Lockdown extended: Will Lockdown be extended past Easter after 100,000 deaths? | UK | News (Reports)


The coronavirus pandemic hit a grim milestone in the UK today, with a recorded 100,000 deaths from the virus since it reached the country. Speaking from Downing Street this afternoon, Prime Minister Boris Johnson gave his condolences to those who had lost loved ones, saying of the more than 100,000 deaths: “it is hard to compute the sorrow contained in that grim statistic.”

England is currently in its third lockdown in less than a year, with Britons told to stay home and schools and non essential businesses closed.

Cases have soared in recent months, with Sir Simon Stevens, chief executive of NHS England, saying today the country had seen coronavirus cases “rippling up” through the country.

Sir Simon said on Christmas Day the health service had 18,000 Covid-19 positive patients and now there were just under 33,000.

He added: “We’ve seen that growth rippling up from the south-east, London to the East of England, and then up to the Midlands, which is consistent with the spread of the new variant of the virus.”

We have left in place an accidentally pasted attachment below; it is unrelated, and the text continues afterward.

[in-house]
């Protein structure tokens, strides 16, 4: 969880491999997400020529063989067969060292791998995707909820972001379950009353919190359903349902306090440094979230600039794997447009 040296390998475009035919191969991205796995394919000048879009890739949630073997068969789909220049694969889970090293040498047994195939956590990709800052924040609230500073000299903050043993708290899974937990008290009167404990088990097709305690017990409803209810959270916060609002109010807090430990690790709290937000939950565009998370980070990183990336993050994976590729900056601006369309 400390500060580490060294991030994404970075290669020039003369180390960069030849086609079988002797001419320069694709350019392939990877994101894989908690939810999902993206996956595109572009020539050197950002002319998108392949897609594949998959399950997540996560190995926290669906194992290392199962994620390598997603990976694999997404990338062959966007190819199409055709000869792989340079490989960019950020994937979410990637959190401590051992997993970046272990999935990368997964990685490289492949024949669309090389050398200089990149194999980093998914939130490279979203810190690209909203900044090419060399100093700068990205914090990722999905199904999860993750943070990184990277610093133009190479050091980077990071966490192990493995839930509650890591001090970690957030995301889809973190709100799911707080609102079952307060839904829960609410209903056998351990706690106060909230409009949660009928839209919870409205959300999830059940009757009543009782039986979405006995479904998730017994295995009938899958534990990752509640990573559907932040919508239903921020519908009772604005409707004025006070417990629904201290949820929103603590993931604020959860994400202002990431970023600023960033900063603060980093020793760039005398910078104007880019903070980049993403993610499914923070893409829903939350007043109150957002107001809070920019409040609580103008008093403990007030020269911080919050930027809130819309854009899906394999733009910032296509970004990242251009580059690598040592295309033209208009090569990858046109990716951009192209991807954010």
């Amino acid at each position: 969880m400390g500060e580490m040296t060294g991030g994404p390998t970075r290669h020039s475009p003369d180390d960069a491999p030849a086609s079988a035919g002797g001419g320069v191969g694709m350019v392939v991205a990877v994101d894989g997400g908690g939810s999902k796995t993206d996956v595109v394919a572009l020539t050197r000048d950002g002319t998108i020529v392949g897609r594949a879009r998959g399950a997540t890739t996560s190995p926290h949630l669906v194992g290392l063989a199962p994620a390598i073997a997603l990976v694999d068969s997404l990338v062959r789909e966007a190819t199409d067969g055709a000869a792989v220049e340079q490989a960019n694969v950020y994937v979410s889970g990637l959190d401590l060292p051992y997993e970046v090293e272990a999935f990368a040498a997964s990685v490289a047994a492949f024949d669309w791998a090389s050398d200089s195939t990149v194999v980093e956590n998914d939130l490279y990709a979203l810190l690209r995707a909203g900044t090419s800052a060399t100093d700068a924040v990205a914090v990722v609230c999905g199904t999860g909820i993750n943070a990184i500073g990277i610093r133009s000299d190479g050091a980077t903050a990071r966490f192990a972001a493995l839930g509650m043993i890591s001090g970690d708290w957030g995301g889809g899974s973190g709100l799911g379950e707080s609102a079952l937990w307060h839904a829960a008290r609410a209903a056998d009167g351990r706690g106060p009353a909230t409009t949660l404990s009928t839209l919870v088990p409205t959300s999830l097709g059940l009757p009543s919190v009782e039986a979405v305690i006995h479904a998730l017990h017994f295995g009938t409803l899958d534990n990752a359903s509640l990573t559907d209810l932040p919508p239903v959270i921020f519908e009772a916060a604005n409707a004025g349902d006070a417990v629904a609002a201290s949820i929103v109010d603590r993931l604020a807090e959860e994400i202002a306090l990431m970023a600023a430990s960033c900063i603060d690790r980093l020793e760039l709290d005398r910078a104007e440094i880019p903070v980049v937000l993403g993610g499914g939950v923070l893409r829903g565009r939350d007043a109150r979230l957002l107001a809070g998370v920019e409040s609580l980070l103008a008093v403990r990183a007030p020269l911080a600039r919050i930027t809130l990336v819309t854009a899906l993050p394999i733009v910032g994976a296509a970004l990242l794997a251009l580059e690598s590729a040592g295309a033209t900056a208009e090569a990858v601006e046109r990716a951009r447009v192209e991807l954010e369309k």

Read More: Rishi Sunak urged to extend the furlough scheme by business leaders

The next review of lockdown conditions in England is due to take place on Monday, February 15.

Speaking at Monday’s Downing Street press conference, Health Secretary Matt Hancock was asked whether tiers would be reintroduced after lockdown ends.

He said: “We are looking at this question right now and we are looking at the impact that the different tiers had, and we’re also looking at where we found transmission happened.

“That is a question that will be driven by the science.”

However, it was not clear whether a new tiered system would be implemented, or the previous method would be used again.

Previously areas across the UK were placed into one of four tiers, depending on the severity of the cases and number of hospitalizations.

One reason cases have soared in recent weeks is due to the new variants of coronavirus spreading worldwide.

Speaking from Downing Street on Tuesday, England’s Chief Medical Officer Professor Chris Whitty said the problems of the new variant had made things “very different” this year, adding this was not predictable in September.

He said: “We were worried two weeks that the measures we had at the moment were not enough to hold this new variant.”

He said data showed “the rates are just about holding with the new variant with what everybody’s doing”.

With the news of new variants developing around the world, some have called for the tightening of rules around travellers entering the UK.

One such measure being debated is quarantine hotels, which would see travellers contained for a minimum of 10 days before entering the country subject to negative coronavirus tests.


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